Everyone has responsibilities
- John Lagimodiere | March 06, 2021
If we are anything, we are resilient. Hoo boy this last year has been a test. Quarantine. Sickness. And lots of our family members suffering from mental and physical health issues because of it. Especially our seniors.
Had a friend relate to me his experience holding his dad’s hand in hospital for 21 hours as he waited for COVID to take him. At the same time, he saw a person he swore was his sister, get pushed by the door on a gurney. He was right. The nurses eventually confirmed it was his sibling and he got the staff to let her know he was there with their father.
His family had been through the COVID cycle. He escaped. There is a sister that barely had symptoms, a sister who had to be hospitalized and a mother who was quite sick, but recovered. And a father that they lost. And this family took the Covid rules and restrictions very seriously and still have no definite knowledge of how the family was exposed to the virus. And they cannot have a wake and funeral to come together and grieve.
And it turns out wakes and funerals have been the source of many of the outbreaks in our communities. The last two months have been challenging to say the least. Some communities have lost so many Elders and veterans. Sports heroes have been lost. Sons. Daughters. It has been hard.
Awareness and supports for our families have never been more important. The help and leadership of our Indigenous governments have been welcome. Individual First Nations are investing the federal government monies that have flowed at an unprecedented level into their communities. Chief Bobby Cameron and the executive at the Federation of Sovereign Indigenous Nations have all been role models regarding social distancing and the wearing of masks.
The FSIN leaders are also championing vaccines. You can see the joy on social media when our Elders have received their vaccines. We need to keep them safe. To help promote the vaccines, the Federation has launched an awareness campaign on vaccines. The ads are in First Nation languages found in Saskatchewan. It’s a smart supporting strategy in this fast-moving pandemic response.
The Métis Nation-Saskatchewan is also seeing resources and programs flow like never before. Métis citizens are now able to access Métis specific medical travel and support programs, benefits once unthinkable in the Métis community.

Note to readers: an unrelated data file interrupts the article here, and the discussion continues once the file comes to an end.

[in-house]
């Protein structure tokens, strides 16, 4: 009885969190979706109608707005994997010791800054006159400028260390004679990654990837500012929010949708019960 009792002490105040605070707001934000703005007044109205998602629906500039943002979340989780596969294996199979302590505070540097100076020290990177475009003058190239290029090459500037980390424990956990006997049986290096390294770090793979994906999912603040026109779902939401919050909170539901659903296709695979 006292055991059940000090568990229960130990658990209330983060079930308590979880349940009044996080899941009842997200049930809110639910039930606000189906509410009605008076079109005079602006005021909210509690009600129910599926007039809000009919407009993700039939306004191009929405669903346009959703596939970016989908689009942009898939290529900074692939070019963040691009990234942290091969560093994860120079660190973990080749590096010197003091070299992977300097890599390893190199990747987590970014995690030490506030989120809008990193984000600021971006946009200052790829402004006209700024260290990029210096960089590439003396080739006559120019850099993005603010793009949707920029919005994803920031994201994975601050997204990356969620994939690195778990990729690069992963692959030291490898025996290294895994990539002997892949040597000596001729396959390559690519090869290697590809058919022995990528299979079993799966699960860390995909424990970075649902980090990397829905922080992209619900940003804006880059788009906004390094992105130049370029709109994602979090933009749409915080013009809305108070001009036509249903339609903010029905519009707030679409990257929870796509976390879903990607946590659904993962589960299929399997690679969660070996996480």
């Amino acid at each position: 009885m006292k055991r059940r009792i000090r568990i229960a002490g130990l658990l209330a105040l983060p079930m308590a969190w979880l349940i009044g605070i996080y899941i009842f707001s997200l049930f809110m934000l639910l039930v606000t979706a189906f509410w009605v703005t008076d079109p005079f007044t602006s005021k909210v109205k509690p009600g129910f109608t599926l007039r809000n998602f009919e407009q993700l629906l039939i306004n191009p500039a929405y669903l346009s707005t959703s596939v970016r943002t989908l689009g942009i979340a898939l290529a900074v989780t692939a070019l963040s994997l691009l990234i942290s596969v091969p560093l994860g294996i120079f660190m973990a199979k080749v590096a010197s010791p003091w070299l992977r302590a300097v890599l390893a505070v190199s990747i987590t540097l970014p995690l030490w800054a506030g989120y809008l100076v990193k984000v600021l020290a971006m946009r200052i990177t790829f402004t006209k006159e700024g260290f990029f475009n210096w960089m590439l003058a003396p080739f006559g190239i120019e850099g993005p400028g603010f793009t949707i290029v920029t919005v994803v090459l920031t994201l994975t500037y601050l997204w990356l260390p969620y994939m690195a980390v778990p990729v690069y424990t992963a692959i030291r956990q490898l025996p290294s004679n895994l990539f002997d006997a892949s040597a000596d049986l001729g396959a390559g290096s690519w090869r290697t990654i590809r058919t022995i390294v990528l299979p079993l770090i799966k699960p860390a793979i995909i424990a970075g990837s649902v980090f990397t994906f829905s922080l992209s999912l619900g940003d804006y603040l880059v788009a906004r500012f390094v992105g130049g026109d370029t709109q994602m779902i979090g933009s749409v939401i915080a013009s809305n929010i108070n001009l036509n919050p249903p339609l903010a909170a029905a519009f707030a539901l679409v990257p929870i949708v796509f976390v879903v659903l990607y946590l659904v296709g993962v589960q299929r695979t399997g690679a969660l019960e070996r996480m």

Thankfully, our leaders and some awesome lawyers have fought court cases over the years and these new Métis health programs can be traced back to the Manitoba Métis land claim decision from 2013 and the Daniels Decision from 2016. The Daniels decision welcomed the Métis into Section 91.24 of the Constitution under the jurisdiction of the Federal Government. It made us Indians, but importantly clarified the federal responsibility to Métis people.
The Reconciliation Framework the current executive negotiated with the government lays out the process. It is federal dollars powering these programs. And the First Nations ones as well. Not provincial. That is why it is happening. I guess, sometimes it takes a pandemic to get things really rolling.
And at the front end of all this are our health care workers. The constant threat of exposure and the massive pressure on the system are making some reconsider their career choices. Both nurses in our cover story, Joanne Natomagan from Pinehouse and Justina Kilfoyl of La Loche say they have never been this exhausted in their careers. And they are not unique. Ask any doctor, care aide, food services staff or maintenance and cleaning person how they are doing. No rest for them. But they continue to show up for shifts and take on the emotional burdens of their patients and the patients’ families. Then, at home, they cry.
We must hold those workers up and do the best we can to support them. The FSIN and First Nation leaders, the MN-S and Local Presidents are giving us the supports. Our job is to do everything we can to control this pandemic and our future and ease the burden on our health care system and those so very important caregivers. Wear a mask. Stay home. Wash your hands. Get vaccinated when you can. Keep praying and hug the ones you can, as much as you can.